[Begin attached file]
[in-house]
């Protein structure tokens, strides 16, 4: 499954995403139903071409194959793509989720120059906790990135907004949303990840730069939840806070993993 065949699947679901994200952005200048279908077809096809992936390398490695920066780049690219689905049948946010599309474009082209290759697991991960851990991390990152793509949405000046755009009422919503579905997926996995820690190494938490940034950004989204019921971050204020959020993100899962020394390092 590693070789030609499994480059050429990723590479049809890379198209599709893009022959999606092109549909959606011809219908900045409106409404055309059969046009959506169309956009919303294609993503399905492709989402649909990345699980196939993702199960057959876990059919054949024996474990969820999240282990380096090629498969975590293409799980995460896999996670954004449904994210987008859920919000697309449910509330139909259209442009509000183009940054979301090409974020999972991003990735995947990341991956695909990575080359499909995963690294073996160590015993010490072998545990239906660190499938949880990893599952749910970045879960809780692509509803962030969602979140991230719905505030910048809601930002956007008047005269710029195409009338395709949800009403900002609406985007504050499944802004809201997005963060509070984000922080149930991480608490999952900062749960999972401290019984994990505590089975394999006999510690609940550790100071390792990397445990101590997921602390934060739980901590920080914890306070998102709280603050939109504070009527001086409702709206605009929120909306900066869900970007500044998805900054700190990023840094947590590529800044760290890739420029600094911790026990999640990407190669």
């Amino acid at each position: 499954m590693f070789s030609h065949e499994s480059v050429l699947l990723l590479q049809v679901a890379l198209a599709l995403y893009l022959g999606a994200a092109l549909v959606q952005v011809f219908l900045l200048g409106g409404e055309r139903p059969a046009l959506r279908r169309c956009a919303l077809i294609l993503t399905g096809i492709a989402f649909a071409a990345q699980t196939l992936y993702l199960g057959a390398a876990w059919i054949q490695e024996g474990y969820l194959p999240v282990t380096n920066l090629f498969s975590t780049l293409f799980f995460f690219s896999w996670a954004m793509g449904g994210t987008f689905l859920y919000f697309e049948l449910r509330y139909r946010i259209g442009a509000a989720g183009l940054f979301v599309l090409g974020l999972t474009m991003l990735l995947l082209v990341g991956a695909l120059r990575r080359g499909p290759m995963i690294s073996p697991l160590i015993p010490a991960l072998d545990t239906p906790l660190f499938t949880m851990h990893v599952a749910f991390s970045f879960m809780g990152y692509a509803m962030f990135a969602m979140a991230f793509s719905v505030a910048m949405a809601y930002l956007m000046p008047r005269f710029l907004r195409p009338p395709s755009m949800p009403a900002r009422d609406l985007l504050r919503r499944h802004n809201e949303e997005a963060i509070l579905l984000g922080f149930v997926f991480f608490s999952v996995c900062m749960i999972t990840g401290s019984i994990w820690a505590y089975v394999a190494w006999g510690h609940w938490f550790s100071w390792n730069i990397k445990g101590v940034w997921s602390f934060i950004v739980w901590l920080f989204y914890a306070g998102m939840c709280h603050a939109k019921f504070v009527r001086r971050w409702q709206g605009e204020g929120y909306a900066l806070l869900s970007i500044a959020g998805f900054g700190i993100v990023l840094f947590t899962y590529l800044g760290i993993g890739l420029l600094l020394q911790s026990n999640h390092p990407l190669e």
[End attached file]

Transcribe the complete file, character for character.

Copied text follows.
[in-house]
């Protein structure tokens, strides 16, 4: 499954995403139903071409194959793509989720120059906790990135907004949303990840730069939840806070993993 065949699947679901994200952005200048279908077809096809992936390398490695920066780049690219689905049948946010599309474009082209290759697991991960851990991390990152793509949405000046755009009422919503579905997926996995820690190494938490940034950004989204019921971050204020959020993100899962020394390092 590693070789030609499994480059050429990723590479049809890379198209599709893009022959999606092109549909959606011809219908900045409106409404055309059969046009959506169309956009919303294609993503399905492709989402649909990345699980196939993702199960057959876990059919054949024996474990969820999240282990380096090629498969975590293409799980995460896999996670954004449904994210987008859920919000697309449910509330139909259209442009509000183009940054979301090409974020999972991003990735995947990341991956695909990575080359499909995963690294073996160590015993010490072998545990239906660190499938949880990893599952749910970045879960809780692509509803962030969602979140991230719905505030910048809601930002956007008047005269710029195409009338395709949800009403900002609406985007504050499944802004809201997005963060509070984000922080149930991480608490999952900062749960999972401290019984994990505590089975394999006999510690609940550790100071390792990397445990101590997921602390934060739980901590920080914890306070998102709280603050939109504070009527001086409702709206605009929120909306900066869900970007500044998805900054700190990023840094947590590529800044760290890739420029600094911790026990999640990407190669």
């Amino acid at each position: 499954m590693f070789s030609h065949e499994s480059v050429l699947l990723l590479q049809v679901a890379l198209a599709l995403y893009l022959g999606a994200a092109l549909v959606q952005v011809f219908l900045l200048g409106g409404e055309r139903p059969a046009l959506r279908r169309c956009a919303l077809i294609l993503t399905g096809i492709a989402f649909a071409a990345q699980t196939l992936y993702l199960g057959a390398a876990w059919i054949q490695e024996g474990y969820l194959p999240v282990t380096n920066l090629f498969s975590t780049l293409f799980f995460f690219s896999w996670a954004m793509g449904g994210t987008f689905l859920y919000f697309e049948l449910r509330y139909r946010i259209g442009a509000a989720g183009l940054f979301v599309l090409g974020l999972t474009m991003l990735l995947l082209v990341g991956a695909l120059r990575r080359g499909p290759m995963i690294s073996p697991l160590i015993p010490a991960l072998d545990t239906p906790l660190f499938t949880m851990h990893v599952a749910f991390s970045f879960m809780g990152y692509a509803m962030f990135a969602m979140a991230f793509s719905v505030a910048m949405a809601y930002l956007m000046p008047r005269f710029l907004r195409p009338p395709s755009m949800p009403a900002r009422d609406l985007l504050r919503r499944h802004n809201e949303e997005a963060i509070l579905l984000g922080f149930v997926f991480f608490s999952v996995c900062m749960i999972t990840g401290s019984i994990w820690a505590y089975v394999a190494w006999g510690h609940w938490f550790s100071w390792n730069i990397k445990g101590v940034w997921s602390f934060i950004v739980w901590l920080f989204y914890a306070g998102m939840c709280h603050a939109k019921f504070v009527r001086r971050w409702q709206g605009e204020g929120y909306a900066l806070l869900s970007i500044a959020g998805f900054g700190i993100v990023l840094f947590t899962y590529l800044g760290i993993g890739l420029l600094l020394q911790s026990n999640h390092p990407l190669e």